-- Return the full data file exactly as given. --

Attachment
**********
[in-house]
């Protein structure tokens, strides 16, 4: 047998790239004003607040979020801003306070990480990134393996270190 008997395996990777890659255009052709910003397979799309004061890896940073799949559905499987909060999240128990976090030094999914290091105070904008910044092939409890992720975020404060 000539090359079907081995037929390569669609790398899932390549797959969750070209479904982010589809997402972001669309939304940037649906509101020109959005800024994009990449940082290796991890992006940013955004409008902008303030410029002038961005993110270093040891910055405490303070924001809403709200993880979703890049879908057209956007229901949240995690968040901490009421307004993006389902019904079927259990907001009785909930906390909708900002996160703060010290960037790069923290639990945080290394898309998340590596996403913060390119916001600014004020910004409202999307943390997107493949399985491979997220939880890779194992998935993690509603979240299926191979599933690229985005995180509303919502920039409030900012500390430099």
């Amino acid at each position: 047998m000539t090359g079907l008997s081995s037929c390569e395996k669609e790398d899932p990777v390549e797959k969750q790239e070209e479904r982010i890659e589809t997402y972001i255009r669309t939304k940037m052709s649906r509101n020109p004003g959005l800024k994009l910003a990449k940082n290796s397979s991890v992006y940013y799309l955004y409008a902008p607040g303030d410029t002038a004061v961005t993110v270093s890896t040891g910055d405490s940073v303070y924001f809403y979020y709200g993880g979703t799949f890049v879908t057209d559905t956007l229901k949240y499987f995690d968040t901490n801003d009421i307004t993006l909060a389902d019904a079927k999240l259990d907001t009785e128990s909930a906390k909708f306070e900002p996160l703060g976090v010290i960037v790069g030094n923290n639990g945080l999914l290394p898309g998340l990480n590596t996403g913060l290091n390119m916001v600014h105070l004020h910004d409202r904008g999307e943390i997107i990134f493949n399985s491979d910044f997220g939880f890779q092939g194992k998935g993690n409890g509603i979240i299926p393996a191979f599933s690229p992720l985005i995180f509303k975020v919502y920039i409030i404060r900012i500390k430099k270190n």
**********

[in-house]
């Protein structure tokens, strides 16, 4: 047998790239004003607040979020801003306070990480990134393996270190 008997395996990777890659255009052709910003397979799309004061890896940073799949559905499987909060999240128990976090030094999914290091105070904008910044092939409890992720975020404060 000539090359079907081995037929390569669609790398899932390549797959969750070209479904982010589809997402972001669309939304940037649906509101020109959005800024994009990449940082290796991890992006940013955004409008902008303030410029002038961005993110270093040891910055405490303070924001809403709200993880979703890049879908057209956007229901949240995690968040901490009421307004993006389902019904079927259990907001009785909930906390909708900002996160703060010290960037790069923290639990945080290394898309998340590596996403913060390119916001600014004020910004409202999307943390997107493949399985491979997220939880890779194992998935993690509603979240299926191979599933690229985005995180509303919502920039409030900012500390430099």
């Amino acid at each position: 047998m000539t090359g079907l008997s081995s037929c390569e395996k669609e790398d899932p990777v390549e797959k969750q790239e070209e479904r982010i890659e589809t997402y972001i255009r669309t939304k940037m052709s649906r509101n020109p004003g959005l800024k994009l910003a990449k940082n290796s397979s991890v992006y940013y799309l955004y409008a902008p607040g303030d410029t002038a004061v961005t993110v270093s890896t040891g910055d405490s940073v303070y924001f809403y979020y709200g993880g979703t799949f890049v879908t057209d559905t956007l229901k949240y499987f995690d968040t901490n801003d009421i307004t993006l909060a389902d019904a079927k999240l259990d907001t009785e128990s909930a906390k909708f306070e900002p996160l703060g976090v010290i960037v790069g030094n923290n639990g945080l999914l290394p898309g998340l990480n590596t996403g913060l290091n390119m916001v600014h105070l004020h910004d409202r904008g999307e943390i997107i990134f493949n399985s491979d910044f997220g939880f890779q092939g194992k998935g993690n409890g509603i979240i299926p393996a191979f599933s690229p992720l985005i995180f509303k975020v919502y920039i409030i404060r900012i500390k430099k270190n």